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In-Flight Entertainment

Stories

by Helen Simpson

Hardcover, 165 pages, Random House Inc, List Price: $24 |

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In-Flight Entertainment
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Stories
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A new collection of 13 stories by the Somerset Maugham Award-winning author of Four Bare Legs in a Bed invokes the experiences of contemporary women who tackle such challenges as midlife, marriage, parenting and young love.

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Note: Book excerpts are provided by the publisher and may contain language some find offensive.

Excerpt: In-Flight Entertainment

from Diary of an Interesting Year


12TH FEBRUARY 2040


My thirtieth birthday. G gave me this little spiralbacked notebook and a Biro. It's a good present, hardly any rust on the spiral and no water damage to the paper. I'm going to start a diary. I'll keep my handwriting tiny to make the paper go further.


15TH FEBRUARY 2040


G is really getting me down. He's in his element. They should carve it on his tombstone — "I Was Right."



23RD FEBRUARY 2040


Glad we don't live in London. The Hatchwells have got cousins staying with them, they trekked up from Peckham (three days). Went round this afternoon and they were saying the thing that finally drove them out was the sewage system — when the drains backed up it overflowed everywhere. They said the smell was unbelievable, the streets were swimming in it, and of course the hospitals are down so there's nothing to be done about the cholera. Didn't get too close to them in case they were carrying it. They lost their two sons like that last year.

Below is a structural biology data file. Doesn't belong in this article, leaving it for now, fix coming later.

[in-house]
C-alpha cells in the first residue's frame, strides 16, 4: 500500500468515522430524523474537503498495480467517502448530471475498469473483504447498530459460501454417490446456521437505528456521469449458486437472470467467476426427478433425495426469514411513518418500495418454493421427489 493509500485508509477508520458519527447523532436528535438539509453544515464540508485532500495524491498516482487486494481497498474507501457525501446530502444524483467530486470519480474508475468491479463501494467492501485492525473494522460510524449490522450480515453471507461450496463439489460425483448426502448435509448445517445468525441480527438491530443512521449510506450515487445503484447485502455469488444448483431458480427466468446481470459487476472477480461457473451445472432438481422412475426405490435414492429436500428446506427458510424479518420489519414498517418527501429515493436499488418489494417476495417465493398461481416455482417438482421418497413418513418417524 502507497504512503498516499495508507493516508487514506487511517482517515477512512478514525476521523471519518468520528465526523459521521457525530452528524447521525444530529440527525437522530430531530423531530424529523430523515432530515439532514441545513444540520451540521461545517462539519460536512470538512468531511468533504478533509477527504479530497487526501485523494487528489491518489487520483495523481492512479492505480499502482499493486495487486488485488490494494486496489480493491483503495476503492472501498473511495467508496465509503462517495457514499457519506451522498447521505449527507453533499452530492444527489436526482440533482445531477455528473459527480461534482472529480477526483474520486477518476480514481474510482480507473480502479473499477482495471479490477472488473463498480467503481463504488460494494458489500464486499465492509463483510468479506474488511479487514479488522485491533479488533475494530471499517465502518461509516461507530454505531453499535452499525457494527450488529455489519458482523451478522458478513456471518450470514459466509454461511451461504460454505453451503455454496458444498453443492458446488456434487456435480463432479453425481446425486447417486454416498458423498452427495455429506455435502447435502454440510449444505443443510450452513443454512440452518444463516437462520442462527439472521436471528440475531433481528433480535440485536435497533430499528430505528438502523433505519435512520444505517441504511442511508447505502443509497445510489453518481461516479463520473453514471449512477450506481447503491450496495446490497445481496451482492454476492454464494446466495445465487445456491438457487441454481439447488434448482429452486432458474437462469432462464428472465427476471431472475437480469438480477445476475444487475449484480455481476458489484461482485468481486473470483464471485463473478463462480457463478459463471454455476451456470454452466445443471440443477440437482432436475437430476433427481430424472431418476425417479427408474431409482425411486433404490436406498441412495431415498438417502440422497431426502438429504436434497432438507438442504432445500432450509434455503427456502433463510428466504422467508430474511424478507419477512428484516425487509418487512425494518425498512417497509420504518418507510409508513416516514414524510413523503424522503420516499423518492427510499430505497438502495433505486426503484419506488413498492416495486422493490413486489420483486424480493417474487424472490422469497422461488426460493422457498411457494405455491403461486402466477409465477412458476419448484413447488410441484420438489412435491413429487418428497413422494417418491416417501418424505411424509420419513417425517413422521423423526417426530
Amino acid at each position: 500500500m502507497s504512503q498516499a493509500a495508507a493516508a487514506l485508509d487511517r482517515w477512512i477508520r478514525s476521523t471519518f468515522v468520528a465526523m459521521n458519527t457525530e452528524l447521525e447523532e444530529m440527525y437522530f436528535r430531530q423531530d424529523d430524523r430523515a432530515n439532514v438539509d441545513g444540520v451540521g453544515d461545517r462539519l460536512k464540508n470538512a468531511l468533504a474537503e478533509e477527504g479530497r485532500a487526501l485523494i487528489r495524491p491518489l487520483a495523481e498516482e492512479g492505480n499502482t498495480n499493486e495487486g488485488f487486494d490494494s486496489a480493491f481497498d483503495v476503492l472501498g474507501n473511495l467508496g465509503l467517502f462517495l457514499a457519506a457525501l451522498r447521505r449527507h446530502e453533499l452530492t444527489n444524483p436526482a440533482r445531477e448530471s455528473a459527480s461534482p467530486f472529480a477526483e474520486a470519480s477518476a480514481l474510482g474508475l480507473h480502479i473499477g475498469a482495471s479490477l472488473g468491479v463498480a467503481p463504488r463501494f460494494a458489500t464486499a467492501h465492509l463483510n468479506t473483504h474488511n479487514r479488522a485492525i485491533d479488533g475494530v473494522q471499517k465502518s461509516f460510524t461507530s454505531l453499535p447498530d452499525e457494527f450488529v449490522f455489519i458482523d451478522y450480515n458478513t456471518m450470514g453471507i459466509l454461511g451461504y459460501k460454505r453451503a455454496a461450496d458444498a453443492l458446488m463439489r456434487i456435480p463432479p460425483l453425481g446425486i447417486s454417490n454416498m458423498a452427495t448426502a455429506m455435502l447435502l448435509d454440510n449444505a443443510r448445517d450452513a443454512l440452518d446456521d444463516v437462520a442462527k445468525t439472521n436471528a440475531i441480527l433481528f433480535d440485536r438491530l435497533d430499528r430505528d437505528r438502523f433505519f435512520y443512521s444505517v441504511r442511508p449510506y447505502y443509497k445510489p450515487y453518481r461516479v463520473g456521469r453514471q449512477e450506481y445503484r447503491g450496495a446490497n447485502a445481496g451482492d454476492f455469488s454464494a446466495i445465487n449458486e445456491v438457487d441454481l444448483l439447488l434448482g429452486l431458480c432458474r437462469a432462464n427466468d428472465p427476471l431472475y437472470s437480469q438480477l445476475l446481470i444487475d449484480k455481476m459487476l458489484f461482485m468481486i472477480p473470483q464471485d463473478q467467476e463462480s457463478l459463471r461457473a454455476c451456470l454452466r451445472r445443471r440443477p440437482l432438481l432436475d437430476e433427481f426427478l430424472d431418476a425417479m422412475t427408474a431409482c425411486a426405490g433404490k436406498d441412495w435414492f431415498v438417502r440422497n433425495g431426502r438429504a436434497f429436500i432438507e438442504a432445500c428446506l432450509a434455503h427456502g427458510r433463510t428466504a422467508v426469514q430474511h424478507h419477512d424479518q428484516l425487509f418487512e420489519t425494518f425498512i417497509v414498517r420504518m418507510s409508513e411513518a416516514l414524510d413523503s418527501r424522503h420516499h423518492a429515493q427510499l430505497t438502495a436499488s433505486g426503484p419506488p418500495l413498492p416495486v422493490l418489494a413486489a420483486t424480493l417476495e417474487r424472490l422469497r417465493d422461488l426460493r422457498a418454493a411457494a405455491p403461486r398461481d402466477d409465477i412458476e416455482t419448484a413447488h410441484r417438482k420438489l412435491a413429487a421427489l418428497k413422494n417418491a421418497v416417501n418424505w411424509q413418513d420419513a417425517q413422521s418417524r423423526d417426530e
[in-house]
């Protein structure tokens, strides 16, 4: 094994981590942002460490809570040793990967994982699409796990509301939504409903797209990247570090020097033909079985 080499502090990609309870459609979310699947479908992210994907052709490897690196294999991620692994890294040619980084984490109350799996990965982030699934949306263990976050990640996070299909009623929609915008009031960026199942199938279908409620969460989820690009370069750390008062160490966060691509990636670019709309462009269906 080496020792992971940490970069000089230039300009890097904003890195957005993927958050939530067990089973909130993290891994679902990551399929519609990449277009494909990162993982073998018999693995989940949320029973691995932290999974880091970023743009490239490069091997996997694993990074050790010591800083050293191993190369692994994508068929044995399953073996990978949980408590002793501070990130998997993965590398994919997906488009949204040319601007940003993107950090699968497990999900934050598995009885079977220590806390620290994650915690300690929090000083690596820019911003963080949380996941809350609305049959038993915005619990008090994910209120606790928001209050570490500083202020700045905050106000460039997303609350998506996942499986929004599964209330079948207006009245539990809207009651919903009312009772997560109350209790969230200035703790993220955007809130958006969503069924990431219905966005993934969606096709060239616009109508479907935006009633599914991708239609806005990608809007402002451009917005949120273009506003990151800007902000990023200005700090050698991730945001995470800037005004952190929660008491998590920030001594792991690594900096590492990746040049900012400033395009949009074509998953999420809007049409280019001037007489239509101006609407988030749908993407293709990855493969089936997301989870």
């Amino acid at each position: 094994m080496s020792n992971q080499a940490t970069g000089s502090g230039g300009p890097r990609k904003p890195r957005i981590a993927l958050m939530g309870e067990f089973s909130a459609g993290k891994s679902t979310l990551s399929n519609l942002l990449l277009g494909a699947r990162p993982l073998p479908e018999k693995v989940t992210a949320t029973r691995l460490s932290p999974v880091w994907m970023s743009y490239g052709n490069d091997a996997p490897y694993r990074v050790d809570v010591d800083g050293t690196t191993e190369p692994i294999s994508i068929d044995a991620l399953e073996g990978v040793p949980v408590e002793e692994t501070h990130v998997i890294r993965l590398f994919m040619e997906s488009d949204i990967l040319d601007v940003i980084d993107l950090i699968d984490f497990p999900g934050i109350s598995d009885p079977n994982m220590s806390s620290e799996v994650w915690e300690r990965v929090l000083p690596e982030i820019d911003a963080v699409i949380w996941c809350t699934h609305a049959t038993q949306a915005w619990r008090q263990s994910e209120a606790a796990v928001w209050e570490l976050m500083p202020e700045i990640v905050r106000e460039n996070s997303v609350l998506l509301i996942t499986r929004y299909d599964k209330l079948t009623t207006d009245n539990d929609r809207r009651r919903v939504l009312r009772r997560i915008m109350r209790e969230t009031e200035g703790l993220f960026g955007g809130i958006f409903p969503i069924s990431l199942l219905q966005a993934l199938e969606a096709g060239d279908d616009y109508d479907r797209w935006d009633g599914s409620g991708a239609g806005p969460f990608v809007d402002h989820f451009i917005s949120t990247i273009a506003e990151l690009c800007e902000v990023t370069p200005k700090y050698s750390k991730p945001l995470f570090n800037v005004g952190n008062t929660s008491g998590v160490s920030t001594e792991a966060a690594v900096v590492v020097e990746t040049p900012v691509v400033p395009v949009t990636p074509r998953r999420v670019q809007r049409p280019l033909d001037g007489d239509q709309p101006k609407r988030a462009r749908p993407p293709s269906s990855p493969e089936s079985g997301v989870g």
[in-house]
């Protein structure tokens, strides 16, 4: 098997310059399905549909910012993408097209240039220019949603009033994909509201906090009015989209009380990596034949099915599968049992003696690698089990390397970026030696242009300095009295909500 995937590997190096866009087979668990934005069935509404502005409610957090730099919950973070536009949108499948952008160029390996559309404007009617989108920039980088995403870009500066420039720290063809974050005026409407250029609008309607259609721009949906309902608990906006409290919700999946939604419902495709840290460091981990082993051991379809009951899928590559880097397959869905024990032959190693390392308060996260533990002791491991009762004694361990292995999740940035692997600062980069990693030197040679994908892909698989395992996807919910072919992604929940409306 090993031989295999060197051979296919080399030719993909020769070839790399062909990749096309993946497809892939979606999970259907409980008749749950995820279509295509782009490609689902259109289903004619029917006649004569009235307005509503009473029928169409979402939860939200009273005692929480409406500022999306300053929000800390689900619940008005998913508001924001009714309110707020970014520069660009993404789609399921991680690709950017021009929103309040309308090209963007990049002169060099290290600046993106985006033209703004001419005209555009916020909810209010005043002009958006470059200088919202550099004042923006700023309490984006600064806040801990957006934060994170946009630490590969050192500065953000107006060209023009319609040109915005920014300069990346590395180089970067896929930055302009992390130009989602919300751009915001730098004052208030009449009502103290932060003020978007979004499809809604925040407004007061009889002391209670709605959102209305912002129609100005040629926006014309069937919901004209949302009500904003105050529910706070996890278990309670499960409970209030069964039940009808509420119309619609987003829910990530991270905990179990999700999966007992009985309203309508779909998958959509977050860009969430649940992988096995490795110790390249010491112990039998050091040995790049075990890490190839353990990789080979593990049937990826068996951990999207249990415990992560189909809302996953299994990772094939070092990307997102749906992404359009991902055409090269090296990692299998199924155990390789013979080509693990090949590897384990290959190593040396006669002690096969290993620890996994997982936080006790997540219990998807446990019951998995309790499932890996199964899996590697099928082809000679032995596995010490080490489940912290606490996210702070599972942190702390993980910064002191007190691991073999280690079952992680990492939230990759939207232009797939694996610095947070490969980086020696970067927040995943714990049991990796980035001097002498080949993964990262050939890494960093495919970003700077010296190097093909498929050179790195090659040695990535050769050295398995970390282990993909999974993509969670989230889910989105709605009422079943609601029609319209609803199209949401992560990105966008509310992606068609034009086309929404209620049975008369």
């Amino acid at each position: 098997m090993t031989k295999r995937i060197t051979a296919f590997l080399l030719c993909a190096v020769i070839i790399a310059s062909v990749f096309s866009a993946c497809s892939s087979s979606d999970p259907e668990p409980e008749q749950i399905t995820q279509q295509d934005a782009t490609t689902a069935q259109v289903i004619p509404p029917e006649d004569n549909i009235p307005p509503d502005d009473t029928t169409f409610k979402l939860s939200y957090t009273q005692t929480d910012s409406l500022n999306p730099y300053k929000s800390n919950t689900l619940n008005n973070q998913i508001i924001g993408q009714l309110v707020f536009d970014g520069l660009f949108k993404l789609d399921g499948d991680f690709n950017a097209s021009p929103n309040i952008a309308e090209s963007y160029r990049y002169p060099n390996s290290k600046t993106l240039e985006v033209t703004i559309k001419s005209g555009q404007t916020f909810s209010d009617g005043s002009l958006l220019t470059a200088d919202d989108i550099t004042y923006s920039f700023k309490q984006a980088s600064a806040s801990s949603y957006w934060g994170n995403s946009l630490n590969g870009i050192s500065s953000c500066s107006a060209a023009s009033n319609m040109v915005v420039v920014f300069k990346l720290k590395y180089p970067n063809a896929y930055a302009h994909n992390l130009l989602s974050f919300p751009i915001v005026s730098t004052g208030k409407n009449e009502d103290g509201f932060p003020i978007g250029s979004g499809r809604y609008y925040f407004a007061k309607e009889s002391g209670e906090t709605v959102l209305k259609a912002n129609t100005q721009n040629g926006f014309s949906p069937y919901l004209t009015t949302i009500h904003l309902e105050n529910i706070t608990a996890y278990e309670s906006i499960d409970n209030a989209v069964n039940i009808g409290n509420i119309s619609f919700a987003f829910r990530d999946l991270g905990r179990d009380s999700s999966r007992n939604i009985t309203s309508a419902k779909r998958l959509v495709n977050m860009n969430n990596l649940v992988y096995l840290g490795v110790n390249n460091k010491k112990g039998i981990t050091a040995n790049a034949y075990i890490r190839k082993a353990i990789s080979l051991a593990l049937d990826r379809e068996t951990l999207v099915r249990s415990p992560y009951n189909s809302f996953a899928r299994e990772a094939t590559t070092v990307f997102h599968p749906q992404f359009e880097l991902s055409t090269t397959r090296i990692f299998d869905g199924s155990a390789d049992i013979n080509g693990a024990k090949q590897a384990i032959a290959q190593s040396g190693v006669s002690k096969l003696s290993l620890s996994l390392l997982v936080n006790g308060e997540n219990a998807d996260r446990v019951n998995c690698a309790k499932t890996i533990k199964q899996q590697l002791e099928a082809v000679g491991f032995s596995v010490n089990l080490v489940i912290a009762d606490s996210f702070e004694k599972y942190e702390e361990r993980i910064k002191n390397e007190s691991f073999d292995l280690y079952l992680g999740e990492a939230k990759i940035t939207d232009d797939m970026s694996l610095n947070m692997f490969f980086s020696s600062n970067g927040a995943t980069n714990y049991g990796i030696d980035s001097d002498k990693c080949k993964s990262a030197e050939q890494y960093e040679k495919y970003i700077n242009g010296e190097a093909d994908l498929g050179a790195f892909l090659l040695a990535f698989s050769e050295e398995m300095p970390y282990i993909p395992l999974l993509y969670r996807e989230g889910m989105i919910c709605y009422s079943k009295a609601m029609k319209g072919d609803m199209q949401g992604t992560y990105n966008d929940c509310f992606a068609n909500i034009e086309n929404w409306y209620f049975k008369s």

"You see," G said to me on the way home, "capitalism cared more about its children as accessories and demonstrations of earning power than for their future."


"Oh shut up," I said.


2ND MARCH 2040


Can't sleep. I'm writing this instead of staring at the ceiling. There's a mosquito in the room, I can hear it whining close to my ear. Very humid, air like filthy soup, plus we're supposed to wear our face masks in bed too but I was running with sweat so I ripped mine off just now. Got up and looked at myself in the mirror on the landing — ribs like a fence, hair in greasy rats' tails. Yesterday the rats in the kitchen were busy gnawing away at the bread bin — they didn't even look up when I came in.



6TH MARCH 2040


Another quarrel with G. OK, yes, he was right, but why crow about it? That's what you get when you marry your professor from Uni — wall-to-wall pontificating from an older man. "I saw it coming — any fool could see it coming especially after the Big Melt," he brags. "Thresholds crossed, cascade effect, hopelessly optimistic to assume we had till 2060, blahdy blahdy blah, the plutonomy as lemming, democracy's massive own goal." No wonder we haven't got any friends.


He cheered when rationing came in. He's the one who volunteered first as car-share warden for our road: one piddling little Peugeot for the entire road. He gets a real kick out of the camaraderie round the standpipe.


— I'll swap my big tin of chickpeas for your little tin of sardines.


— No, no, my sardines are protein.


— Chickpeas are protein too, plus they fill you up more. Anyway, I thought you still had some tuna.


— No, I swapped that with Astrid Huggins for a tin of tomato soup.